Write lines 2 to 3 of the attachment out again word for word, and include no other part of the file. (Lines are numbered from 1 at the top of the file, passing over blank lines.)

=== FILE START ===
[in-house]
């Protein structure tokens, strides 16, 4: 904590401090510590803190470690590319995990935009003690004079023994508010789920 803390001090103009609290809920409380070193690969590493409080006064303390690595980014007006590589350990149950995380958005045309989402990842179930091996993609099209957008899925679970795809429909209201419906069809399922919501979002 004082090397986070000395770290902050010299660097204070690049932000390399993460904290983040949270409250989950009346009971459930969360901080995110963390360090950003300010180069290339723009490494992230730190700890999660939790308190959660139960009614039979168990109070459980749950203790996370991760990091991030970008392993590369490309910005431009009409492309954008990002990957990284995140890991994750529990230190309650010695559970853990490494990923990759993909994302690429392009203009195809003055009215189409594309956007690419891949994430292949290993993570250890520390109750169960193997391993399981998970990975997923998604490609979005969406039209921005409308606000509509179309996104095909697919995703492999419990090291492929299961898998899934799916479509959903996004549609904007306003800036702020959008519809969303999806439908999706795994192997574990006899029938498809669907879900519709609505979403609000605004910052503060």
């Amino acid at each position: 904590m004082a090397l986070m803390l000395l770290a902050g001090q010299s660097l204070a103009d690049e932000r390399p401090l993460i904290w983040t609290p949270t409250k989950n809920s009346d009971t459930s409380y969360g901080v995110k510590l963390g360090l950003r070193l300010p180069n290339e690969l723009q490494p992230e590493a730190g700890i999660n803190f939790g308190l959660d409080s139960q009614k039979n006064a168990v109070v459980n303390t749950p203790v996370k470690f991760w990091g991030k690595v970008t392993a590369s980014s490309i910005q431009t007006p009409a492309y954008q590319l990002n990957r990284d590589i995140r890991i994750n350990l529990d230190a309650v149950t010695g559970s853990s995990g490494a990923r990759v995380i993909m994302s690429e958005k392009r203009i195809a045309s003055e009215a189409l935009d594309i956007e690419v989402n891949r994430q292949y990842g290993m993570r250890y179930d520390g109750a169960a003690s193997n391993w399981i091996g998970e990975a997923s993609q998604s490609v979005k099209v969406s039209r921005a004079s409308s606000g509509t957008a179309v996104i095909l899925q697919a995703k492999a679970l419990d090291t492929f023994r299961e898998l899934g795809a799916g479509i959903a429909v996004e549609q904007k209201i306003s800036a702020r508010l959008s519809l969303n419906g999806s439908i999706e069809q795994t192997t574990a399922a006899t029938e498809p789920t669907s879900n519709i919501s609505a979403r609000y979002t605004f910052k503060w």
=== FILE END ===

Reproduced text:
């Protein structure tokens, strides 16, 4: 904590401090510590803190470690590319995990935009003690004079023994508010789920 803390001090103009609290809920409380070193690969590493409080006064303390690595980014007006590589350990149950995380958005045309989402990842179930091996993609099209957008899925679970795809429909209201419906069809399922919501979002 004082090397986070000395770290902050010299660097204070690049932000390399993460904290983040949270409250989950009346009971459930969360901080995110963390360090950003300010180069290339723009490494992230730190700890999660939790308190959660139960009614039979168990109070459980749950203790996370991760990091991030970008392993590369490309910005431009009409492309954008990002990957990284995140890991994750529990230190309650010695559970853990490494990923990759993909994302690429392009203009195809003055009215189409594309956007690419891949994430292949290993993570250890520390109750169960193997391993399981998970990975997923998604490609979005969406039209921005409308606000509509179309996104095909697919995703492999419990090291492929299961898998899934799916479509959903996004549609904007306003800036702020959008519809969303999806439908999706795994192997574990006899029938498809669907879900519709609505979403609000605004910052503060």
């Amino acid at each position: 904590m004082a090397l986070m803390l000395l770290a902050g001090q010299s660097l204070a103009d690049e932000r390399p401090l993460i904290w983040t609290p949270t409250k989950n809920s009346d009971t459930s409380y969360g901080v995110k510590l963390g360090l950003r070193l300010p180069n290339e690969l723009q490494p992230e590493a730190g700890i999660n803190f939790g308190l959660d409080s139960q009614k039979n006064a168990v109070v459980n303390t749950p203790v996370k470690f991760w990091g991030k690595v970008t392993a590369s980014s490309i910005q431009t007006p009409a492309y954008q590319l990002n990957r990284d590589i995140r890991i994750n350990l529990d230190a309650v149950t010695g559970s853990s995990g490494a990923r990759v995380i993909m994302s690429e958005k392009r203009i195809a045309s003055e009215a189409l935009d594309i956007e690419v989402n891949r994430q292949y990842g290993m993570r250890y179930d520390g109750a169960a003690s193997n391993w399981i091996g998970e990975a997923s993609q998604s490609v979005k099209v969406s039209r921005a004079s409308s606000g509509t957008a179309v996104i095909l899925q697919a995703k492999a679970l419990d090291t492929f023994r299961e898998l899934g795809a799916g479509i959903a429909v996004e549609q904007k209201i306003s800036a702020r508010l959008s519809l969303n419906g999806s439908i999706e069809q795994t192997t574990a399922a006899t029938e498809p789920t669907s879900n519709i919501s609505a979403r609000y979002t605004f910052k503060w």